“We also expect to cooperate with him as FIFA President in a transparent, democratic and fruitful manner for the benefit of football. As an important football stakeholder, ECA has the ambition of shaping the future of football together with FIFA through direct inclusion in the decision-making process on all issues affecting the professional game.

“In this context, ECA reiterates its opposition to an expansion of the FIFA World Cup from 32 to 40 teams.”

Of course, we must take any pledge made in an election campaign with a pinch of salt. After all, they are frequently used as purely persuasive mechanisms which often yield no discernible results. With this in mind, we may, thankfully, never see the day where 40 nations are brought together for a World Cup.

The competition itself will give Infantino enough work to last a lifetime as he will be tasked with beginning the bid process for the 2026 tournament - suspended in the wake of the ongoing investigations into the 2018 and 2022 races - while ensuring it is conducted in a transparent and just manner, unlike many which have gone before.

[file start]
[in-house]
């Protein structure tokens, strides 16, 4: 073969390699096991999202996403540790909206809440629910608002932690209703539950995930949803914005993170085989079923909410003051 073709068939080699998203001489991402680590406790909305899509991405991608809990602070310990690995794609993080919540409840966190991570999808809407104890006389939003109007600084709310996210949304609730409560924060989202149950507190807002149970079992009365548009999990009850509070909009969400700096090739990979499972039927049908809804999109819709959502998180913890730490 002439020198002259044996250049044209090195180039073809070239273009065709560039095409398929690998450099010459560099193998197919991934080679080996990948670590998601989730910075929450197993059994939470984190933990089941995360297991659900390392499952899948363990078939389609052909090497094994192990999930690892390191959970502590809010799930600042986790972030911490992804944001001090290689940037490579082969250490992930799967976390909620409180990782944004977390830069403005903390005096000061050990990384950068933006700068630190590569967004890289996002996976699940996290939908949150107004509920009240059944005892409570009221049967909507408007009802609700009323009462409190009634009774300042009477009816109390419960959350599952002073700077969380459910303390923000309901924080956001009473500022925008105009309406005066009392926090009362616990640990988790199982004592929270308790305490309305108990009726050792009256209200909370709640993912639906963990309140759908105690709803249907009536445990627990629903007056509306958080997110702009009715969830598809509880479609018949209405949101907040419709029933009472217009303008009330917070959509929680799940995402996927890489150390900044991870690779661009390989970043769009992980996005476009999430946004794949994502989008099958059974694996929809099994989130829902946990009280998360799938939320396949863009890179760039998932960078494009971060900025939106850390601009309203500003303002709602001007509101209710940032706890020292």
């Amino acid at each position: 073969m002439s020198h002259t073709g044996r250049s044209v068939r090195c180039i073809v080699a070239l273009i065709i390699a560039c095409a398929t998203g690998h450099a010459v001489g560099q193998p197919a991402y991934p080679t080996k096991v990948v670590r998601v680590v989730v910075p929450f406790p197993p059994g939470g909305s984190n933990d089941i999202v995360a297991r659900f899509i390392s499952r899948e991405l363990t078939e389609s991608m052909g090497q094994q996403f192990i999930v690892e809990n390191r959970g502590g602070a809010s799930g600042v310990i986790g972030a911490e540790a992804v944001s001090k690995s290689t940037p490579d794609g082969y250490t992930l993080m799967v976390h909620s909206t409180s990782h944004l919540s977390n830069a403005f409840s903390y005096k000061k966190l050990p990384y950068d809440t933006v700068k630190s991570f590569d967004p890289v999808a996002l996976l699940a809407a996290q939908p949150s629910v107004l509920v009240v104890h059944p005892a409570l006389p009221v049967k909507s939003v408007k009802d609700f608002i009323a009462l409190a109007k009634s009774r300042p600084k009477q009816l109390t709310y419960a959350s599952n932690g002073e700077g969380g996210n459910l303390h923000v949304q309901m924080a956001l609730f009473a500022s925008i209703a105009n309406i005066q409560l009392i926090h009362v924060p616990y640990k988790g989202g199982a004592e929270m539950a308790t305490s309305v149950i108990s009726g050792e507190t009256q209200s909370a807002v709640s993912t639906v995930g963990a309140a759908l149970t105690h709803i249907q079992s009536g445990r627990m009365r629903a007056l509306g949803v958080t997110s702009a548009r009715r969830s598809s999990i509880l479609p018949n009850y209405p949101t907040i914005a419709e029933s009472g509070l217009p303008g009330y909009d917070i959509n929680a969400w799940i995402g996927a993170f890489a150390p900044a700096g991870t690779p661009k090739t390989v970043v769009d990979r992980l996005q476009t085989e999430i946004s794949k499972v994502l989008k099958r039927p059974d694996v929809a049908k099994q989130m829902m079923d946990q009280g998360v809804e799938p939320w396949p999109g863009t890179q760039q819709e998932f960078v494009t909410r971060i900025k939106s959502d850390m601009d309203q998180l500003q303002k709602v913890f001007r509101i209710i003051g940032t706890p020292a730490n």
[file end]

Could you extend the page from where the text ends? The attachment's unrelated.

Gianni Infantino takes over from countryman Sepp Blatter as the head of world football's governing body
Gianni Infantino takes over from countryman Sepp Blatter as the head of world football's governing body ©Getty Images

If he is able to combat such criticisms, he may also go some way to dispelling the feeling that he simply isn’t cut out for the job of FIFA President. His political credentials remain unknown and unlike Blatter, who worked within world football’s governing body for many years before taking charge, he has very little knowledge of the ins and outs of the organisation.

A lack of experience, the apparent refusal to denounce the previous leadership and his allegiance with Platini invokes concern. His likeness to Blatter - in stature, nationality and even the pledge of financial assistance to Member Associations - may also go against him. It is his job to ensure those are the only similarities to the banned former President.

Despite being the best of a bad bunch, he should be given fair opportunity to prove he is capable of restoring the once valuable reputation of FIFA.

The hard work is just getting started.